Stanford University's inaugural health++ Hackathon involved participation from 257 students, faculty, health professionals, designers, and entrepreneurs to create new technologies and long-lived partnerships. Their challenge was to create — from concept to prototype — a design, software application, or business plan to improve healthcare affordability and access within 36 hours. Stanford professor Oliver Aalami says the goal of the hackathon was to foster much-needed interdisciplinary collaboration to realize healthcare technology projects.
"Traditionally I think hackathons appeal the most to engineering students — but the design school and business school have been super-excited as well," says Stanford computer science major and event organizer Sherman Leung.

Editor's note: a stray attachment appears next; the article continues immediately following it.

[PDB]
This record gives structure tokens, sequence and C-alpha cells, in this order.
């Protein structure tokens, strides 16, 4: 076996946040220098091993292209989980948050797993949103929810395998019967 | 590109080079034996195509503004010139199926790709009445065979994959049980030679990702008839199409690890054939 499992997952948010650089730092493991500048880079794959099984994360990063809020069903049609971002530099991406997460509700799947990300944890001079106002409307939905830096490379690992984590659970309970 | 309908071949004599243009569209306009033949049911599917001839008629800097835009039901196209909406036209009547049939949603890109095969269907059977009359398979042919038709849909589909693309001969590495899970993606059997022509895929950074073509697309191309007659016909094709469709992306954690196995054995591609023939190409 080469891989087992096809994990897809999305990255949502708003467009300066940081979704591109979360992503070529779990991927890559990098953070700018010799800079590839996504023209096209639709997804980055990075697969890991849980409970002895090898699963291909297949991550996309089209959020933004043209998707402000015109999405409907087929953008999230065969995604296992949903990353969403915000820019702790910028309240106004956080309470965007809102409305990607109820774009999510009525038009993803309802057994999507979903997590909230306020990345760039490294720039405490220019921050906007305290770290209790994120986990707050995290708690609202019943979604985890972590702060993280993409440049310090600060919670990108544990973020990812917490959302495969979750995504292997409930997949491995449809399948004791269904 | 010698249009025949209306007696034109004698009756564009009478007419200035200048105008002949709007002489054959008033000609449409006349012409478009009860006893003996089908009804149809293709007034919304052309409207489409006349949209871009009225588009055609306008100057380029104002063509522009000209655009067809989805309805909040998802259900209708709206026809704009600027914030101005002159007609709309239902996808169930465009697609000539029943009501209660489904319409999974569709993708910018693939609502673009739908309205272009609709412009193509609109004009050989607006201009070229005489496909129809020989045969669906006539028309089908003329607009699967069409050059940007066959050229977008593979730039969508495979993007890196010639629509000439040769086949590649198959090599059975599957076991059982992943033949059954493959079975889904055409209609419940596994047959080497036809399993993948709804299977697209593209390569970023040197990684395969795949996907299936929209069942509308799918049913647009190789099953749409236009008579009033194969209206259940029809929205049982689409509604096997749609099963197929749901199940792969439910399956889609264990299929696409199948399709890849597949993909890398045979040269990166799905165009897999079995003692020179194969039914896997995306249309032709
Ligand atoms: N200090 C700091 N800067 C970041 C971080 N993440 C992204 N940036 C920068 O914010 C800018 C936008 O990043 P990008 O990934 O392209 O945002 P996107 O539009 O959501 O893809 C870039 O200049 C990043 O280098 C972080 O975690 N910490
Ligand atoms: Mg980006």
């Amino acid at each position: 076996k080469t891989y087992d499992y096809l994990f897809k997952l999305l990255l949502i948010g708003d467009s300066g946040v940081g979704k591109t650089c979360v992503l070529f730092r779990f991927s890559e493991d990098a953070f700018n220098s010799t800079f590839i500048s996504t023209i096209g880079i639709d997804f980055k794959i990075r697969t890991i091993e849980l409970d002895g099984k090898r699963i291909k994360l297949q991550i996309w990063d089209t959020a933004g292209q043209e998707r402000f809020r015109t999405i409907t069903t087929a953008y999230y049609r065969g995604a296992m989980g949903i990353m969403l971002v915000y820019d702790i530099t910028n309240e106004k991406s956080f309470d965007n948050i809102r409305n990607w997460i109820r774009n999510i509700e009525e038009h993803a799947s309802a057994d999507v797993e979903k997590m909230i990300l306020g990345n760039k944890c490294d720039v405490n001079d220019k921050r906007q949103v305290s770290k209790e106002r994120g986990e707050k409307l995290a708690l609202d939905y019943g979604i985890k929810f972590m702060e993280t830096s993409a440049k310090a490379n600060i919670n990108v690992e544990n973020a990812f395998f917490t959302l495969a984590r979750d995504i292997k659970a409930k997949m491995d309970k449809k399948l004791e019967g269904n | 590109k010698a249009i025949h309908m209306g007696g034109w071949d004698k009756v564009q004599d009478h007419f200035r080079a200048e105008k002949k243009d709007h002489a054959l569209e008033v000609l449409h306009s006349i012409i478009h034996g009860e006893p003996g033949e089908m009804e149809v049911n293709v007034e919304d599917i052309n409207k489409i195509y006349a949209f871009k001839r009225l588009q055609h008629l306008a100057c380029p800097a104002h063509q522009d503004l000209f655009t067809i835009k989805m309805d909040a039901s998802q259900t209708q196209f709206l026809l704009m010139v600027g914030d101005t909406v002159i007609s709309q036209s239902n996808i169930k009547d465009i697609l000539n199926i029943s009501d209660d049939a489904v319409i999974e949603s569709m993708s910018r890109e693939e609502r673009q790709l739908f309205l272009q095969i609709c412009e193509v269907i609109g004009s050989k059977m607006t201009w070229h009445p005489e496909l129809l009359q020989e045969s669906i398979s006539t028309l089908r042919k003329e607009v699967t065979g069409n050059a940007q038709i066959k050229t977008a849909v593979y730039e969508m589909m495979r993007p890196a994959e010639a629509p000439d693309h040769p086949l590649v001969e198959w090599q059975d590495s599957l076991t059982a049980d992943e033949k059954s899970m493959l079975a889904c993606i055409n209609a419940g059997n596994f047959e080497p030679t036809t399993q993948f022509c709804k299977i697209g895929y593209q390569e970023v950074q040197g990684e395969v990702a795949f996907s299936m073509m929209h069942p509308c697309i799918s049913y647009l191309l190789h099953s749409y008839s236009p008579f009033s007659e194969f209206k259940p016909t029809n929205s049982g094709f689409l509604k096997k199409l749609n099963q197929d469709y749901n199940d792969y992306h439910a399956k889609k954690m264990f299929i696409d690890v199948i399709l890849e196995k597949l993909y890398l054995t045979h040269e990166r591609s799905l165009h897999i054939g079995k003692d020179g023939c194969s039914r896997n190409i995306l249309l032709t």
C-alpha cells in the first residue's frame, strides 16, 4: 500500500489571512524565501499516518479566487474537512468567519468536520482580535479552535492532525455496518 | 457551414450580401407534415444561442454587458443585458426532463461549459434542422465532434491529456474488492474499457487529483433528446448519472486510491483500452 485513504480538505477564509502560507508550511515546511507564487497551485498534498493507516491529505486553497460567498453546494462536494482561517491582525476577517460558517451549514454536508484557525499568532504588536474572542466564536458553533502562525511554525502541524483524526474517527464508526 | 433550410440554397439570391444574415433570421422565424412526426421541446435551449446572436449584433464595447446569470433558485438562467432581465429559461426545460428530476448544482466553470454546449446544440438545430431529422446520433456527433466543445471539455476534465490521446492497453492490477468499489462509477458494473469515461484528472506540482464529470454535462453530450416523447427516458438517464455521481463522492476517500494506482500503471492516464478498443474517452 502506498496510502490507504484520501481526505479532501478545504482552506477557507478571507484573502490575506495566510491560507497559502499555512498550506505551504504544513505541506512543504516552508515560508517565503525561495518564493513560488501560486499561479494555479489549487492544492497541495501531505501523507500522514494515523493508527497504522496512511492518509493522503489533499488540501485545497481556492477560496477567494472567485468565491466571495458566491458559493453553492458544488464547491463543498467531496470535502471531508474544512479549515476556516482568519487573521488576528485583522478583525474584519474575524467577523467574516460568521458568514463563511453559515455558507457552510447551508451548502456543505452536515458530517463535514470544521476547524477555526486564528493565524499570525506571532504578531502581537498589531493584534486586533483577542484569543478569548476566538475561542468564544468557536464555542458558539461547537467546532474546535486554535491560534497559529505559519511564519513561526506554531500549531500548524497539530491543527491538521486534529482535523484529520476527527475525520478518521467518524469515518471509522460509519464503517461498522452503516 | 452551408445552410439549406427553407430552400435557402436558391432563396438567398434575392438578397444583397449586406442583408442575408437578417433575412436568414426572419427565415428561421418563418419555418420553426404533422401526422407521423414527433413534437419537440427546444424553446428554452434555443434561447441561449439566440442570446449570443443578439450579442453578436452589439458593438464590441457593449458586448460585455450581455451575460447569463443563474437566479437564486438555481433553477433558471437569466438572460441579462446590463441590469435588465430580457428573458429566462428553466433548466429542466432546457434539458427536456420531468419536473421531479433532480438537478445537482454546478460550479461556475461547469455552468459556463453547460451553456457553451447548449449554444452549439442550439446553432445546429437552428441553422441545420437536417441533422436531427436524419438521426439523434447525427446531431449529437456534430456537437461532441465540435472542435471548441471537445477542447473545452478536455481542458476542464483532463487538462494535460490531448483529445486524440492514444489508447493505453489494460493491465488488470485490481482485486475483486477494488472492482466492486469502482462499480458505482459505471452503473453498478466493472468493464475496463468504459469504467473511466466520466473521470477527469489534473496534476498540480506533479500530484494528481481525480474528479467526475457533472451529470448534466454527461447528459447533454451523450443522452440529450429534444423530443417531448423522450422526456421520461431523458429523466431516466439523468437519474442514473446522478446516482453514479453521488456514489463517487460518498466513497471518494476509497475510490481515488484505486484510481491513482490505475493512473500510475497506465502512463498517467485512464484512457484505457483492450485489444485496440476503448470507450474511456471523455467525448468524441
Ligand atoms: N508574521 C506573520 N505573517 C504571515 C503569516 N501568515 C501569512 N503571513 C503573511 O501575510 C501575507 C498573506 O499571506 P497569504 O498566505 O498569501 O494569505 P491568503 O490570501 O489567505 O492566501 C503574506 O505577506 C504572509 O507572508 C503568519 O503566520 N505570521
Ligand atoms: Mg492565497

The hackathon's grand prize was won by the designers of a pill bottle sticker that boosts prescription label accessibility to the visually impaired, by having a unique pattern that smartphones can read aloud. Projects were judged according to their problem-solving potential and deployment feasibility.
Organizers say the goal is not to create a finished product, but to generate a starting point for future advances. "We hope the Hackathon can serve as a launching pad, sparking future collaborations and getting people from all departments thinking about healthcare innovation," says Stanford undergraduate Jason Wang.
From Stanford University
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Abstracts Copyright © 2016 Information Inc., Bethesda, Maryland, USA
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